Kmart Corporation is an American big box department store chain headquartered in Hoffman Estates, United States. The company was incorporated in 1899 as S. S. Kresge Corporation and renamed to Kmart Corporation in 1977; the first store with the Kmart name opened in 1962. At its peak in 1994, Kmart operated 2,323 discount stores and Super Kmart Center locations in the United States. After declaring bankruptcy in 2002 and again in 2018, the chain's store count has been reduced to 202 locations. From 2005 through 2019, Kmart was a subsidiary of Sears Holdings Corporation and is now a subsidiary of Transform Holdco LLC. S. S. Kresge, the founder of the company that would become Kmart, met variety-store pioneer Frank Winfield Woolworth while working as a traveling salesman and selling to all 19 of Woolworth's stores at the time. In 1897 Kresge invested $6,700 saved from his job into a five-and-dime store in Tennessee, he jointly owned the first store with John McCrory. Kresge and McCrory added a second store in downtown Detroit the following year.
These were the first S. S. Kresge stores. After two years of partnership, he traded McCrory his share in the Memphis store, plus $3,000, for full ownership of the Detroit store, formed the Kresge & Wilson Company with his brother-in-law, Charles J. Wilson. In 1912, Kresge incorporated the S. S. Kresge Company in Delaware with eighty-five stores. In 1916, Kresge incorporated a new S. S. Kresge took over the operations of the original company; the company was first listed on the New York Stock Exchange on May 23, 1918. During World War I, Kresge experimented with raising the limit on prices in his stores to $1. By 1924, Kresge was worth $375 million and owned real estate of the approximate value of $100 million. Growth early in the 20th century remained brisk, with 257 stores in 1924, rising to 597 stores by 1929. Kresge retired as president in 1925; the Great Depression reduced profitability and resulted in store closings, with the number rising to 682 in 1940. After the war, shopping patterns changed and many customers moved out of the cities into the suburbs.
The Kresge Company closed and merged many urban stores. Under the leadership of executive Harry Cunningham, S. S. Kresge Company opened the first Kmart-named store on March 1, 1962, in Garden City, just four months before the first Walmart opened. Eighteen Kmart stores opened that year. Kmart Foods, a now-defunct chain of Kmart supermarkets, opened in that decade. Though the store chain continued to open Kmart branded stores, the store chain was still called S. S. Kresge Company. Company founder Kresge died on October 18, 1966. Around the time of the opening of the first Kmart, some poorly performing S. S. Kresge stores were converted to a new "Jupiter Discount Stores" brand, conceived as a bare-bones, deep discount outfit. During the 1970s, Kmart put a number of competing retailers out of business. Kresge and Kmart stores competed with other store chains like Zayre, Bradlees, Caldor and those that were operated by MMG-McCrory Stores. In 1977, S. S. Kresge Company changed its name to K Mart Corporation.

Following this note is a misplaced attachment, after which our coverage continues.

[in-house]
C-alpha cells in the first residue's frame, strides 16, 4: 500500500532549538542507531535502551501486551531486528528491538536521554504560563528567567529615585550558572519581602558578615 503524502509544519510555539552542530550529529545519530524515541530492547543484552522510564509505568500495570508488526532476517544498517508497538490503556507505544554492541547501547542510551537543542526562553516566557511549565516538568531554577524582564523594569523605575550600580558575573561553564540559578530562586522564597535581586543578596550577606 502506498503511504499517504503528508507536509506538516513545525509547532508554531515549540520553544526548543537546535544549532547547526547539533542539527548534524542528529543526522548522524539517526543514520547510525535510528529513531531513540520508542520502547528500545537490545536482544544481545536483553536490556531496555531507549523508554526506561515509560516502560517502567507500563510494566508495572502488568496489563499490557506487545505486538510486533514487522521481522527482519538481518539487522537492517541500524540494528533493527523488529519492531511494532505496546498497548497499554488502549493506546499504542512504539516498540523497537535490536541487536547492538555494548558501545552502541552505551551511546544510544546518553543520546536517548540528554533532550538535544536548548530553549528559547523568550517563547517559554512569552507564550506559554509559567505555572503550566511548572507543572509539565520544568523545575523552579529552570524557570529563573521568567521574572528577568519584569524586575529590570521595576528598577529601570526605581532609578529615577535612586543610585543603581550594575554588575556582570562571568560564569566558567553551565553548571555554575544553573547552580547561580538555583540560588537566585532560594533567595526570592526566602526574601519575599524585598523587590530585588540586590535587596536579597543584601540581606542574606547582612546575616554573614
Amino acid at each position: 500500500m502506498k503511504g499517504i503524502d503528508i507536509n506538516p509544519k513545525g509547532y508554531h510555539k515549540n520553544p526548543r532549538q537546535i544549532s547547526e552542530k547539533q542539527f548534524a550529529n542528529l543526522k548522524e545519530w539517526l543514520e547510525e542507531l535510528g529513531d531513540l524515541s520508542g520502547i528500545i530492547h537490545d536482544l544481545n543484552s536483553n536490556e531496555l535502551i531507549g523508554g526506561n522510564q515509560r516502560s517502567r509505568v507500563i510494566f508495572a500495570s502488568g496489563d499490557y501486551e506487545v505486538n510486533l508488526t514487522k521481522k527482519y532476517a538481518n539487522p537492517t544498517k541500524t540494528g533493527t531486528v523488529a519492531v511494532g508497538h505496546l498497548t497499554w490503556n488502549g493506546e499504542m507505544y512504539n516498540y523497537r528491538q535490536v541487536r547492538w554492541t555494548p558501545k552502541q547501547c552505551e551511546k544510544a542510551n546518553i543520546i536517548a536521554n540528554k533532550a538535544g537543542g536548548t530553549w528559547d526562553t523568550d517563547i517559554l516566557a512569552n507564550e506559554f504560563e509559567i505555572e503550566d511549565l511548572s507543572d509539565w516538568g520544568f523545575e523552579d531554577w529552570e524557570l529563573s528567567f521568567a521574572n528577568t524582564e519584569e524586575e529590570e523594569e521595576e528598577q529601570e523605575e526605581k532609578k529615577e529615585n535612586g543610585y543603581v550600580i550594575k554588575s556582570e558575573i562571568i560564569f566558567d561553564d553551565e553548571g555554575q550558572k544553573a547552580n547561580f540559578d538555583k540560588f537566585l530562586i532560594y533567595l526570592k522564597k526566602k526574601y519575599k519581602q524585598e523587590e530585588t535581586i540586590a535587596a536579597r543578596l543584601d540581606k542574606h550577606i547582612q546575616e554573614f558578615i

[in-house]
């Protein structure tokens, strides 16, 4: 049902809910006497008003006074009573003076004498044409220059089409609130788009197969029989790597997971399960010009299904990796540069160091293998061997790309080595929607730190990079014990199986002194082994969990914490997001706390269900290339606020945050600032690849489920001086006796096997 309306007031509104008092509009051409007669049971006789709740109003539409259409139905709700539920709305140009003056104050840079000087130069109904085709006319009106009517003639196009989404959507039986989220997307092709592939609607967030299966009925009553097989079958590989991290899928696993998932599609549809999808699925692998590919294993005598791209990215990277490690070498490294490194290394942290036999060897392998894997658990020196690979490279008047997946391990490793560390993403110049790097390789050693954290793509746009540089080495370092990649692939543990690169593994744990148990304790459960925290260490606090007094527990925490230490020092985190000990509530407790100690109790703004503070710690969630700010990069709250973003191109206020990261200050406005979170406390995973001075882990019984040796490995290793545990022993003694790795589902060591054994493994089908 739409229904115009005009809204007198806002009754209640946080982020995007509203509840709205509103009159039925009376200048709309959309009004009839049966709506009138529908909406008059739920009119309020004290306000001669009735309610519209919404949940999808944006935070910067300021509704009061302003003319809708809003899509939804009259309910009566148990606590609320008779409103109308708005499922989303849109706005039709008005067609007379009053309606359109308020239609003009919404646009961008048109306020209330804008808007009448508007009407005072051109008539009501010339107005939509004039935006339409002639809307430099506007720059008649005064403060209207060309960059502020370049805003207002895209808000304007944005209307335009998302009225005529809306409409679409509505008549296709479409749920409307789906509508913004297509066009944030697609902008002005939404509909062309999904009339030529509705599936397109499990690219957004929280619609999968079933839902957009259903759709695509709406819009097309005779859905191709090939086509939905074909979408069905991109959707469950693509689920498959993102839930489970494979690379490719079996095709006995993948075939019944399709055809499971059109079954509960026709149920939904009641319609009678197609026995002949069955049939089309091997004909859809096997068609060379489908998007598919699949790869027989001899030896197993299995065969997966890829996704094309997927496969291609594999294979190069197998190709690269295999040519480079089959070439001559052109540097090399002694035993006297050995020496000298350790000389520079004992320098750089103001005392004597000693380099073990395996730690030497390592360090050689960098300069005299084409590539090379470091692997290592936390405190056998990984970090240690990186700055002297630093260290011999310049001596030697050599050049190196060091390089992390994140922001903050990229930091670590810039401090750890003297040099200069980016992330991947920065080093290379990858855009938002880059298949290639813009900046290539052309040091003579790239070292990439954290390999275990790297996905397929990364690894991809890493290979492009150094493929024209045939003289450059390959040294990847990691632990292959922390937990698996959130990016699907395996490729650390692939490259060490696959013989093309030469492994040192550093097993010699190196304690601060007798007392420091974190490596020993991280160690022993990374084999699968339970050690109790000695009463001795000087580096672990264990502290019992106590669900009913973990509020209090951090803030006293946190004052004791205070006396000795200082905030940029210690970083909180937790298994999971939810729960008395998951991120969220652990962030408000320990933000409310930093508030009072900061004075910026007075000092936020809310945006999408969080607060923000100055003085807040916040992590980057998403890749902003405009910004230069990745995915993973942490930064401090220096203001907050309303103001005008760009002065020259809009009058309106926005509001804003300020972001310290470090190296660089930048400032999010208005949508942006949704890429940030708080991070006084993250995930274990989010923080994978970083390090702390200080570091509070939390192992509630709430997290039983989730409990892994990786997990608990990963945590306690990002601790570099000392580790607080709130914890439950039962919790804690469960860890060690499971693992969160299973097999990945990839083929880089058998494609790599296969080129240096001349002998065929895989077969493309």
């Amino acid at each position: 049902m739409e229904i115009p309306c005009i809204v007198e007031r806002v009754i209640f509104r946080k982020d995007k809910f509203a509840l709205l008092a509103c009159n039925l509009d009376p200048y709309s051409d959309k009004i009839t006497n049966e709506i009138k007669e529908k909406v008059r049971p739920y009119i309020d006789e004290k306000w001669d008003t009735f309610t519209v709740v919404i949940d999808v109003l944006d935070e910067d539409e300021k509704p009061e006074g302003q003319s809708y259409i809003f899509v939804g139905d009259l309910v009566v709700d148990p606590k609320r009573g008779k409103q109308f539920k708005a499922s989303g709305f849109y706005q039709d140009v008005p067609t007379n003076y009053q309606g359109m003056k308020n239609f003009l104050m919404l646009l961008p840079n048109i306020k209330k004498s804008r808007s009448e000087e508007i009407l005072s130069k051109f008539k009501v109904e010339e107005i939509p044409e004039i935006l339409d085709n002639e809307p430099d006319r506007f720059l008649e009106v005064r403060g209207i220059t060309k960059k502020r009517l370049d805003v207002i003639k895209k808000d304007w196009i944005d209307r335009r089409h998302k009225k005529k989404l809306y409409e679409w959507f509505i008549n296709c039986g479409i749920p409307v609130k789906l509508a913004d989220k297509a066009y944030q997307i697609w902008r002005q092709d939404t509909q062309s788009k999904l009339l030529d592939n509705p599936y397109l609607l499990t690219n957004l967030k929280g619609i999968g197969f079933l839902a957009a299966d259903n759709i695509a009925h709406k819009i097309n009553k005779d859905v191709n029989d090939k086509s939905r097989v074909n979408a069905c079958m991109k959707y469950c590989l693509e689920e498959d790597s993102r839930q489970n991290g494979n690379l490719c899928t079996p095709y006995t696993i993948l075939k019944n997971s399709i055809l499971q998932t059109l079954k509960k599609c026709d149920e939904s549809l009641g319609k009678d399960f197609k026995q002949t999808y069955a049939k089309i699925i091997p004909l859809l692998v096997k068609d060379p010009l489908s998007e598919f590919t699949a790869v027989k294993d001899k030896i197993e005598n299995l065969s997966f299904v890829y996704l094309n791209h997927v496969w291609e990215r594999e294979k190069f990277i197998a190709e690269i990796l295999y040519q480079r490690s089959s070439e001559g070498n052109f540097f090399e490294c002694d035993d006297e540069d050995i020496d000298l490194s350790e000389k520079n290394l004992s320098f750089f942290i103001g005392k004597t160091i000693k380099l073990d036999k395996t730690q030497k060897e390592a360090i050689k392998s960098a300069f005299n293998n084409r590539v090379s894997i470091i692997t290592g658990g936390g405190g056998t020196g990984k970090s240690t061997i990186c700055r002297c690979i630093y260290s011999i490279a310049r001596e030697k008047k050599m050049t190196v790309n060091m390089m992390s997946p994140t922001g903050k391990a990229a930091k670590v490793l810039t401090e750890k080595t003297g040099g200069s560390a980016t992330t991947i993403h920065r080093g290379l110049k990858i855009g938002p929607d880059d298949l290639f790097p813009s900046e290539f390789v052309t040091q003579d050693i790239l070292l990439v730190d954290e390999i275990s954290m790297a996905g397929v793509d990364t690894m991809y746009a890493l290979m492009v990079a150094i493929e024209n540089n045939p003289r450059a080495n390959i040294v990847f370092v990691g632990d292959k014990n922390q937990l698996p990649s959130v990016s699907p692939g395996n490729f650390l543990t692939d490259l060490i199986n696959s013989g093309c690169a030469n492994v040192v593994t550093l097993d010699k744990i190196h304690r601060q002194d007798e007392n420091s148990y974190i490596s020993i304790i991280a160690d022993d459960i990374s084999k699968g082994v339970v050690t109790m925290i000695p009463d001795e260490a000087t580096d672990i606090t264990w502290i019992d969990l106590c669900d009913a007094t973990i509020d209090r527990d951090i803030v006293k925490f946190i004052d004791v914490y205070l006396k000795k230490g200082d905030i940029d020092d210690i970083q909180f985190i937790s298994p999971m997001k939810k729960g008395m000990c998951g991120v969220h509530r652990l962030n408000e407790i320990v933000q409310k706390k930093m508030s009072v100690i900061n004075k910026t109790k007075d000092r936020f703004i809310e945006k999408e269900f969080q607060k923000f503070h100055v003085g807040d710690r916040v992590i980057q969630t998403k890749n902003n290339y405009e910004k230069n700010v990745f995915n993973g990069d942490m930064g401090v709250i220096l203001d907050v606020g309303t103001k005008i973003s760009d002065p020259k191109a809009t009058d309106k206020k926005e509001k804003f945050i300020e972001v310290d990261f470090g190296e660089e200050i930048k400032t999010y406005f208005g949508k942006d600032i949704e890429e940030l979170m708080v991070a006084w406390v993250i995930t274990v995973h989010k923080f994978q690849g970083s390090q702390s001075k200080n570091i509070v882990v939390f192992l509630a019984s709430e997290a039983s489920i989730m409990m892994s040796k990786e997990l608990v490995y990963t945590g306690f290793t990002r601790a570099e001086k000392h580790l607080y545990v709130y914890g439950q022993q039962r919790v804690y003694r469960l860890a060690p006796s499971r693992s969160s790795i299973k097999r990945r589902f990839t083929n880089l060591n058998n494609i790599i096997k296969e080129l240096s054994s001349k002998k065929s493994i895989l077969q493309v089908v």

In 1980, Vice Chairman Bernard M. Fauber was elected as the CEO of Kmart. In 1981, the 2,000th Kmart store opened. By the end of 1981, there were 2,055 Kmart stores across the United States and Puerto Rico. In 1987, the Kmart Corporation sold its remaining 76 Kresge and Jupiter stores in the United States to McCrory Stores, the brands were entirely discontinued, although Canadian Kresge and Jupiter stores continued to operate until 1994. Kmart experimented with co-branding in 1985, when the in-store cafeteria at the store in Canton, was converted to a Wendy's; until November 1990, when it was passed by Walmart, Kmart was the second-largest retailer in the United States, after Sears. During the 1980s, the company's fortunes began to change. In the late 1980s and into the 1990s, the corporate office shifted much of its focus from the Kmart stores to other companies it had acquired or created, such as Sports Authority, Builders Square, Waldenbooks; the original Blue Light Special, first introduced in 1965, was retired in 1991.